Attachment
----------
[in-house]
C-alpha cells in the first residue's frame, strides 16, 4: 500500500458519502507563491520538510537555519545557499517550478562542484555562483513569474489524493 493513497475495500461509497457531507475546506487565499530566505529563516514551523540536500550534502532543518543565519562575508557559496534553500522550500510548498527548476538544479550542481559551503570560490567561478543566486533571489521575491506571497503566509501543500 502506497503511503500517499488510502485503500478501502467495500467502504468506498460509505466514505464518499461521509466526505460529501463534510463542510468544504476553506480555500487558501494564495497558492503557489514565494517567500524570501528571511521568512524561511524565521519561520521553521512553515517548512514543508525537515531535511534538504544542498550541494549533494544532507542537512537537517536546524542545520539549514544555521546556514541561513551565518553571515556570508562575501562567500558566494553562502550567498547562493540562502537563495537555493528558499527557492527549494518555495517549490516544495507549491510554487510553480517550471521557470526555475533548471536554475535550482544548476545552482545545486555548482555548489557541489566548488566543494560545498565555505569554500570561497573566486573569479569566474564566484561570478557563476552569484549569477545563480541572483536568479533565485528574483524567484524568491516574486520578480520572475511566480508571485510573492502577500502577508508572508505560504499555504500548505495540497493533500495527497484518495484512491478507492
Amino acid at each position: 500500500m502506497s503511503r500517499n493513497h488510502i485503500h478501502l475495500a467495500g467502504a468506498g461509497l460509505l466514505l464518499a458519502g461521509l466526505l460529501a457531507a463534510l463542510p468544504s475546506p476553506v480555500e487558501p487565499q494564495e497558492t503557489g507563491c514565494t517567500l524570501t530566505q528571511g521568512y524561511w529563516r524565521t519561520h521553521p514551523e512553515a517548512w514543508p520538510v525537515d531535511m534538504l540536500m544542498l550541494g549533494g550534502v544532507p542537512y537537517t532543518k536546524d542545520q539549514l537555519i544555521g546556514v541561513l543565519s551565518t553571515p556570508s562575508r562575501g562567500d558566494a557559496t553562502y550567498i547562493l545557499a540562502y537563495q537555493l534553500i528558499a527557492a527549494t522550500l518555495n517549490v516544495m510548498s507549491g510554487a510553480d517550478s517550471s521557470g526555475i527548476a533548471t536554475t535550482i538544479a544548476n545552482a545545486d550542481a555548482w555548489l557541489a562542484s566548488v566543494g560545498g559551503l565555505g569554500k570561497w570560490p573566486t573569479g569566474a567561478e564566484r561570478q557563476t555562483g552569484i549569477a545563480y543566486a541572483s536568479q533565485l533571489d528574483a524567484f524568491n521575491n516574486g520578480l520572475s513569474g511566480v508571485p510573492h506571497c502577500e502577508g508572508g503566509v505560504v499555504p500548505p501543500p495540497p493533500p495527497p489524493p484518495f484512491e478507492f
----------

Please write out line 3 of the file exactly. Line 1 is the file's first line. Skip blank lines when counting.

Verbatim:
Amino acid at each position: 500500500m502506497s503511503r500517499n493513497h488510502i485503500h478501502l475495500a467495500g467502504a468506498g461509497l460509505l466514505l464518499a458519502g461521509l466526505l460529501a457531507a463534510l463542510p468544504s475546506p476553506v480555500e487558501p487565499q494564495e497558492t503557489g507563491c514565494t517567500l524570501t530566505q528571511g521568512y524561511w529563516r524565521t519561520h521553521p514551523e512553515a517548512w514543508p520538510v525537515d531535511m534538504l540536500m544542498l550541494g549533494g550534502v544532507p542537512y537537517t532543518k536546524d542545520q539549514l537555519i544555521g546556514v541561513l543565519s551565518t553571515p556570508s562575508r562575501g562567500d558566494a557559496t553562502y550567498i547562493l545557499a540562502y537563495q537555493l534553500i528558499a527557492a527549494t522550500l518555495n517549490v516544495m510548498s507549491g510554487a510553480d517550478s517550471s521557470g526555475i527548476a533548471t536554475t535550482i538544479a544548476n545552482a545545486d550542481a555548482w555548489l557541489a562542484s566548488v566543494g560545498g559551503l565555505g569554500k570561497w570560490p573566486t573569479g569566474a567561478e564566484r561570478q557563476t555562483g552569484i549569477a545563480y543566486a541572483s536568479q533565485l533571489d528574483a524567484f524568491n521575491n516574486g520578480l520572475s513569474g511566480v508571485p510573492h506571497c502577500e502577508g508572508g503566509v505560504v499555504p500548505p501543500p495540497p493533500p495527497p489524493p484518495f484512491e478507492f